AKG claims that these have a battery life of 30 hours, and we’re going to have to take their word on this one. Even though we tested them for about a week for hours at a time we still couldn’t get them to die, so even if it’s not 30 hours exactly it’s close enough to conclude that they have amazing battery life. Besides, even if you do run them down to zero you can still use them with ANC turned off in passive mode.
The AKG N60 NC’s aren’t your average on-ears. There’s a switch on the left cup that when turned on activates the Active Noise Cancelling. We already weren’t expecting much from a pair of on-ears, but even we were surprised at how little they actually did. Do they work? Sure. It cancels out some sounds enough that you’ll notice it but things that completely disappear in other high end noise cancelling headphones like the low hum of trains were still completely audible leaving us to wonder why they even included the ANC.
That said even the weak ANC couldn’t stop us from being very impressed at how great these sounded, and they sound great. We’re pretty sure these were meant for portable devices, but because we could also see people using these in an office setting we decided to do a good amount of testing plugged into a Scarlett 2i2 audio interface as well.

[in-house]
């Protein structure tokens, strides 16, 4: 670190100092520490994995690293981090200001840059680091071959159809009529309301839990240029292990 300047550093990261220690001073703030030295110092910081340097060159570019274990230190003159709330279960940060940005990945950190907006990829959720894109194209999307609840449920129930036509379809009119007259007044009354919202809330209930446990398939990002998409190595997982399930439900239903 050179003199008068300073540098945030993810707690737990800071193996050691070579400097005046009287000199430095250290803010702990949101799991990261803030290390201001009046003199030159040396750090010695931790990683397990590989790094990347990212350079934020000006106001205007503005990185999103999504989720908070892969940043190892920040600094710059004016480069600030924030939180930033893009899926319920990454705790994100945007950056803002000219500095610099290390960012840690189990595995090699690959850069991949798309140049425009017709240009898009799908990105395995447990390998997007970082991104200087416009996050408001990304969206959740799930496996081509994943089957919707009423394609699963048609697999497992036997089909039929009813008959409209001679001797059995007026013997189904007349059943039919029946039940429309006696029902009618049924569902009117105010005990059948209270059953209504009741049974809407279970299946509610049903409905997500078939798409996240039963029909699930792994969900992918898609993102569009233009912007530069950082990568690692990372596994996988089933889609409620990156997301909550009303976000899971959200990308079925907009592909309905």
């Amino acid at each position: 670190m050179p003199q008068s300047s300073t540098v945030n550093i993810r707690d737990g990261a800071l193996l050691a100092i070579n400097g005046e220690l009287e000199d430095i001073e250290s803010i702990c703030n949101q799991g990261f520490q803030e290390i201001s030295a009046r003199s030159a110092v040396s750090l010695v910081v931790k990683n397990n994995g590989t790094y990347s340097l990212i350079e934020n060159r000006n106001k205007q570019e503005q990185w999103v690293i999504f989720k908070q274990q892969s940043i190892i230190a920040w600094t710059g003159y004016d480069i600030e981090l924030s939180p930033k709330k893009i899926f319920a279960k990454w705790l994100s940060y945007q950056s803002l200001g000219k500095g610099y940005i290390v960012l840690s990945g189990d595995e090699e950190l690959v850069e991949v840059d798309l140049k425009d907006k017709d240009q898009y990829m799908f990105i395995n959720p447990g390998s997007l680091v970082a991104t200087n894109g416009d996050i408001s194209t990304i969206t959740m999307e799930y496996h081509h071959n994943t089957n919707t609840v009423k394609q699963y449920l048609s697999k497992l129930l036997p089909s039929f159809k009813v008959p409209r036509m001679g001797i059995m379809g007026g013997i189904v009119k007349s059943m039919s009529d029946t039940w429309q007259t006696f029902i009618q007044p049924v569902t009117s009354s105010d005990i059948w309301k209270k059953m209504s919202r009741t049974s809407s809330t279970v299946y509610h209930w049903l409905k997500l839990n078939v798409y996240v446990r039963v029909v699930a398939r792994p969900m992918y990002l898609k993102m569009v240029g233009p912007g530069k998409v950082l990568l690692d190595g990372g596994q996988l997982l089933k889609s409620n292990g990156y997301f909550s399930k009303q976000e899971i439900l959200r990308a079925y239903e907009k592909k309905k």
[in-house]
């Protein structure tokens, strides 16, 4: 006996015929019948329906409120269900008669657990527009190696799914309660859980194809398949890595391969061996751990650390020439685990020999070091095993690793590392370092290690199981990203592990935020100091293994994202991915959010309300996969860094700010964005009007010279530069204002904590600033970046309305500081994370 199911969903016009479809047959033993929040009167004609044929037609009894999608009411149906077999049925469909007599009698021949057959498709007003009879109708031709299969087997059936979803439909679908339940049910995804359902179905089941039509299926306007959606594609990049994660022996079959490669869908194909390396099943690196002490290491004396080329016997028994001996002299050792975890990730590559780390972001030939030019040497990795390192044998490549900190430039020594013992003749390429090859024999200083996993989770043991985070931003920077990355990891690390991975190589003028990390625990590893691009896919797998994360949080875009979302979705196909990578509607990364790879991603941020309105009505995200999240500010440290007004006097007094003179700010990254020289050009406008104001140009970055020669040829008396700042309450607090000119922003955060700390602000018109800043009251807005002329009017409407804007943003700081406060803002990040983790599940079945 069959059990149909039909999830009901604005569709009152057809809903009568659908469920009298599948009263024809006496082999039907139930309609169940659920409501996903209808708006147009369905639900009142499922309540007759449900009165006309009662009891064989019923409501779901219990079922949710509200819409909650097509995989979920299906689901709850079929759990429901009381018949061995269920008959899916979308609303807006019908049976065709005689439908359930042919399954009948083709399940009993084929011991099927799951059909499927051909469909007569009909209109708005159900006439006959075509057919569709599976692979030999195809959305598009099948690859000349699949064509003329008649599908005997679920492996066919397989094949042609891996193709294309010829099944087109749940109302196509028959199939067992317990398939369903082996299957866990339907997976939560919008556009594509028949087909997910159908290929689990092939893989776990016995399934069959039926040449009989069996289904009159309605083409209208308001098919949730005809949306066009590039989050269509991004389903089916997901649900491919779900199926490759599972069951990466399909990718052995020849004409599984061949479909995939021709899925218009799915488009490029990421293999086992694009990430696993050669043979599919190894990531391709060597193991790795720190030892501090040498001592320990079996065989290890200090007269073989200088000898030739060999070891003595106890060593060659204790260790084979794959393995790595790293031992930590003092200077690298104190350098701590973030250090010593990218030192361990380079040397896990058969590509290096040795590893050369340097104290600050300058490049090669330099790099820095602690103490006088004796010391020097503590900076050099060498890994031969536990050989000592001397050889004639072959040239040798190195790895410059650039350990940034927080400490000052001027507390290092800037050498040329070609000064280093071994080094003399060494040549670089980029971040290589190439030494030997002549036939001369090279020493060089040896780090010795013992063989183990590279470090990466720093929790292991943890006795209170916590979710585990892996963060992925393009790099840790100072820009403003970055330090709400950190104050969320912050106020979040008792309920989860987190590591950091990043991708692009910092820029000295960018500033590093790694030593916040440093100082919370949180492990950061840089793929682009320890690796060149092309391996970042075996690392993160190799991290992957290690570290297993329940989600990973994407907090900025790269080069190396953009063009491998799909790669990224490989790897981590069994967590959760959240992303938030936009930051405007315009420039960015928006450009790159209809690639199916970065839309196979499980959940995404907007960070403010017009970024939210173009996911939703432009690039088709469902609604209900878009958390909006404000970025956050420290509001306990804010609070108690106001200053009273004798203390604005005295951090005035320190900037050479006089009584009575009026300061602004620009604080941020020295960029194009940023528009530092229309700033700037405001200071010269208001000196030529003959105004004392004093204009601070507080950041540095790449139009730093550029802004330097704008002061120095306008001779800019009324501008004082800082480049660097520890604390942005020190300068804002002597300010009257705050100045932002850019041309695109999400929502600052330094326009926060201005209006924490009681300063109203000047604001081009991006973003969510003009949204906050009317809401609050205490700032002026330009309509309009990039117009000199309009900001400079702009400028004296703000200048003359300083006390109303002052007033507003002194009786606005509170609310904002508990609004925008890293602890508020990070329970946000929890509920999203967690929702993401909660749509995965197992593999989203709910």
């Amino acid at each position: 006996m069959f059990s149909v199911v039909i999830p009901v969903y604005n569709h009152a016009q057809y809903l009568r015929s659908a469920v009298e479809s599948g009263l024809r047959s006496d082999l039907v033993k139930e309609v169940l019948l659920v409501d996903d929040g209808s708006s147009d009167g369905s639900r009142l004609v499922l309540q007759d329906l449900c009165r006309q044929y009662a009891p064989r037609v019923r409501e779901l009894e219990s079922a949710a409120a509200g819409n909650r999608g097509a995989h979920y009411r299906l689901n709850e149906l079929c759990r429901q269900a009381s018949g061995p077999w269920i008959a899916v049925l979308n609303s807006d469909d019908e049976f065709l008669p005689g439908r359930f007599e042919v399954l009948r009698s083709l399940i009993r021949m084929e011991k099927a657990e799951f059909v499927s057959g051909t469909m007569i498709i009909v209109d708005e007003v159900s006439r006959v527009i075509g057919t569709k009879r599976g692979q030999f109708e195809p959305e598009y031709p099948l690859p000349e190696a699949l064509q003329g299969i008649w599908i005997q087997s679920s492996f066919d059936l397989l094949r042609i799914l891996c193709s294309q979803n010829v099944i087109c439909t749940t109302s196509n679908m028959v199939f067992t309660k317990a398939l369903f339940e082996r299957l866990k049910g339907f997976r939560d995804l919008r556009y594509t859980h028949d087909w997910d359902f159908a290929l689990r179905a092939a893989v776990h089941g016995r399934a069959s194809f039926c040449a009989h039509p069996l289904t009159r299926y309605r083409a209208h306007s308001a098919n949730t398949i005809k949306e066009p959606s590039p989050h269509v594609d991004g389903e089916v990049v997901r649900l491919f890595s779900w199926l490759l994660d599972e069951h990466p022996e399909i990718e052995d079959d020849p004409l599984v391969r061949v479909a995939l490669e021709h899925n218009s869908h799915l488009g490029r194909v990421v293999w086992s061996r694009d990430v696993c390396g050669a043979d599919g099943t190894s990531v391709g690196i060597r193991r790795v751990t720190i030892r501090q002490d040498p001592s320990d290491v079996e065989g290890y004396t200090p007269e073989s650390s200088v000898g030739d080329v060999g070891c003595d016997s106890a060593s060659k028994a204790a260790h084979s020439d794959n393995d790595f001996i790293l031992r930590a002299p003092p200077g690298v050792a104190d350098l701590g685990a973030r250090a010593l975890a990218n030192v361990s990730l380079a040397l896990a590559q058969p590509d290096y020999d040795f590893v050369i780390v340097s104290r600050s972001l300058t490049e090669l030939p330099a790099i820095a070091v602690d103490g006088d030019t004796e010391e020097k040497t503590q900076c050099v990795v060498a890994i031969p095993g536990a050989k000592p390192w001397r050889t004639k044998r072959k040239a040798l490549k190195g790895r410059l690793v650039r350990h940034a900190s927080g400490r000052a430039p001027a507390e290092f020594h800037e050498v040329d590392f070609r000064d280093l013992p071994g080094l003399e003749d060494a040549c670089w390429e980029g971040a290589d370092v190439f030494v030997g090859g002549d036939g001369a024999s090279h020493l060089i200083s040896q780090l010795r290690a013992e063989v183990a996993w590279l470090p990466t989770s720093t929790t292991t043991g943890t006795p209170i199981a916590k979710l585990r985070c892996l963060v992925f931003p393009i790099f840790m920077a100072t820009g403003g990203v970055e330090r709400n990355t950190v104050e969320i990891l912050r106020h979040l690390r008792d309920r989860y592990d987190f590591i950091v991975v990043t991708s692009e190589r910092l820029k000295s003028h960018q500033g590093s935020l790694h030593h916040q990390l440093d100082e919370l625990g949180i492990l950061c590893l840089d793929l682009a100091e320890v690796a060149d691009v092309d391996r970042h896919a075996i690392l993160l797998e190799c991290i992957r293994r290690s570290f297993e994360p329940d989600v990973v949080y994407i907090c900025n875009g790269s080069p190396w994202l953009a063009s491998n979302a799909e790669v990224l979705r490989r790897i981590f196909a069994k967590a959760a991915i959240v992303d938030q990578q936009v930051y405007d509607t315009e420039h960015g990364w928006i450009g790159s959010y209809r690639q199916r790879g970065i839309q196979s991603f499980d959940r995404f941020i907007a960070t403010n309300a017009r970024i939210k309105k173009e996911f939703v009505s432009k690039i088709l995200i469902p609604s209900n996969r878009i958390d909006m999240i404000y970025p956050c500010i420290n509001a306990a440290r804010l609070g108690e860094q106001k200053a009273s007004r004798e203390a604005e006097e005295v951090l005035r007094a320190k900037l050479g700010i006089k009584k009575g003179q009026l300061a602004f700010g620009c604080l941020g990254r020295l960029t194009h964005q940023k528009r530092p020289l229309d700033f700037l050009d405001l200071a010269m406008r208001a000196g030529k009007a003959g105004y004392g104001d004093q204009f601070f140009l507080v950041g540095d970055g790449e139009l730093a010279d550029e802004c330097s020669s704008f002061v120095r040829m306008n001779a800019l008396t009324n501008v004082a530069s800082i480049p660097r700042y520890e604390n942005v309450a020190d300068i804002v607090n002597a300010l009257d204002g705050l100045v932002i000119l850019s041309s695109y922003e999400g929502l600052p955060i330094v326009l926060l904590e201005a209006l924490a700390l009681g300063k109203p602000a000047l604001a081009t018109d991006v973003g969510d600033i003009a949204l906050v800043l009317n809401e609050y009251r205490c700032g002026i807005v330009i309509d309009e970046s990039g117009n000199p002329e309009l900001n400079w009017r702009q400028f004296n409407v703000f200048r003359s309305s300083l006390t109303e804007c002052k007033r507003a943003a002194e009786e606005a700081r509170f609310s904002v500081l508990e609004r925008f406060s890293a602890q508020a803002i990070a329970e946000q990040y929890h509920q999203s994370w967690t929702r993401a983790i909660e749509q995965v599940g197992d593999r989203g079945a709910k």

The AKG N60 NC’s aren’t going to blow you away in terms of low end, but there is a surprising amount of depth and detail to the bass even if there is a slight emphasis put on them. The smooth bossa nova bass of ‘Lady – Acoustic Version’ by Modjo is perfectly distinguishable among the other elements of the songs.
Mids were good, but they weren’t the best part of the headphones. The snares and guitars in ‘Gimme All Your Love’ kept their grit but they did sound a little cramped like they were sharing the same space. Vocals however came through crystal clear regardless of the song or genre, so if you like singing along to songs this is good news for you.
As hard as I listened, I couldn’t find anything wrong the highs. They were just perfect to me. The detail in the guitar scratches and cymbals in Jon Bellion’s ‘Wake The F*ck Up’ all sounded great no matter how loud I cranked the headphones, and they can get pretty loud.
In conclusion we’re going to chalk this up as another W in the win column for AKG. These headphone sound great, made all the more impressive by the fact that they’re on-ears. Still, we didn’t find the ANC to be all that necessary and if they removed that and knocked a couple bucks off the price these would be a must-have without a doubt. As it stands, it does have ANC and they aren’t cheap. If you’re looking for portability, great sound, and don’t mind paying premium price then you should get these hands down. Put them at the top of your short list. On the other hand if you’re going to be using them mainly at your desk and don’t care about size or portability, there are some over-ear cans you can choose in this price range that might suit you a little better.